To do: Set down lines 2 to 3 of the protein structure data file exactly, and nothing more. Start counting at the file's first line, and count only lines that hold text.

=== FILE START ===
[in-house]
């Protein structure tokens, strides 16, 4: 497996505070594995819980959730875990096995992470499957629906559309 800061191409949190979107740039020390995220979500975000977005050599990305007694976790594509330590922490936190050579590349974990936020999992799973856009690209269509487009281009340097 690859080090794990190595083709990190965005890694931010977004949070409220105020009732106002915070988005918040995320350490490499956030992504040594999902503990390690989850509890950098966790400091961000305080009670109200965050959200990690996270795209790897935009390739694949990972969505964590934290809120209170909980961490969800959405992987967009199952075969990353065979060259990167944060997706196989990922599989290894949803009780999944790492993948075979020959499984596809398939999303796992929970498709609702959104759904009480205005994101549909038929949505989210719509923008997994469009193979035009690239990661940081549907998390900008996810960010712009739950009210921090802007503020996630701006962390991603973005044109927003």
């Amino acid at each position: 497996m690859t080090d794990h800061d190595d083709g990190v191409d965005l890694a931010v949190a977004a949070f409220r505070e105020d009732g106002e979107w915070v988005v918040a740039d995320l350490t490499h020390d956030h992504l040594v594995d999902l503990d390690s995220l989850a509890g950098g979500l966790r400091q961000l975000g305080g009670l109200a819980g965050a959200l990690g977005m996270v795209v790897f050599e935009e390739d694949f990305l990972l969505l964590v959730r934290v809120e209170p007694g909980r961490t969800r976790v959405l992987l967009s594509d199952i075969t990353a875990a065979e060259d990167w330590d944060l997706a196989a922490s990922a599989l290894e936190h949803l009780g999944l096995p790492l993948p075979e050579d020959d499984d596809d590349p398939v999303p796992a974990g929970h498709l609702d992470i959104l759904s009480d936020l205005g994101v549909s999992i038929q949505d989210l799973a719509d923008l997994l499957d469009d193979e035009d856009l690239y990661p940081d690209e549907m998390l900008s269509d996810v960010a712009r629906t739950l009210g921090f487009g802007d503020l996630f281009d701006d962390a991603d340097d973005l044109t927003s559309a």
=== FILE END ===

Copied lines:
């Protein structure tokens, strides 16, 4: 497996505070594995819980959730875990096995992470499957629906559309 800061191409949190979107740039020390995220979500975000977005050599990305007694976790594509330590922490936190050579590349974990936020999992799973856009690209269509487009281009340097 690859080090794990190595083709990190965005890694931010977004949070409220105020009732106002915070988005918040995320350490490499956030992504040594999902503990390690989850509890950098966790400091961000305080009670109200965050959200990690996270795209790897935009390739694949990972969505964590934290809120209170909980961490969800959405992987967009199952075969990353065979060259990167944060997706196989990922599989290894949803009780999944790492993948075979020959499984596809398939999303796992929970498709609702959104759904009480205005994101549909038929949505989210719509923008997994469009193979035009690239990661940081549907998390900008996810960010712009739950009210921090802007503020996630701006962390991603973005044109927003």
């Amino acid at each position: 497996m690859t080090d794990h800061d190595d083709g990190v191409d965005l890694a931010v949190a977004a949070f409220r505070e105020d009732g106002e979107w915070v988005v918040a740039d995320l350490t490499h020390d956030h992504l040594v594995d999902l503990d390690s995220l989850a509890g950098g979500l966790r400091q961000l975000g305080g009670l109200a819980g965050a959200l990690g977005m996270v795209v790897f050599e935009e390739d694949f990305l990972l969505l964590v959730r934290v809120e209170p007694g909980r961490t969800r976790v959405l992987l967009s594509d199952i075969t990353a875990a065979e060259d990167w330590d944060l997706a196989a922490s990922a599989l290894e936190h949803l009780g999944l096995p790492l993948p075979e050579d020959d499984d596809d590349p398939v999303p796992a974990g929970h498709l609702d992470i959104l759904s009480d936020l205005g994101v549909s999992i038929q949505d989210l799973a719509d923008l997994l499957d469009d193979e035009d856009l690239y990661p940081d690209e549907m998390l900008s269509d996810v960010a712009r629906t739950l009210g921090f487009g802007d503020l996630f281009d701006d962390a991603d340097d973005l044109t927003s559309a």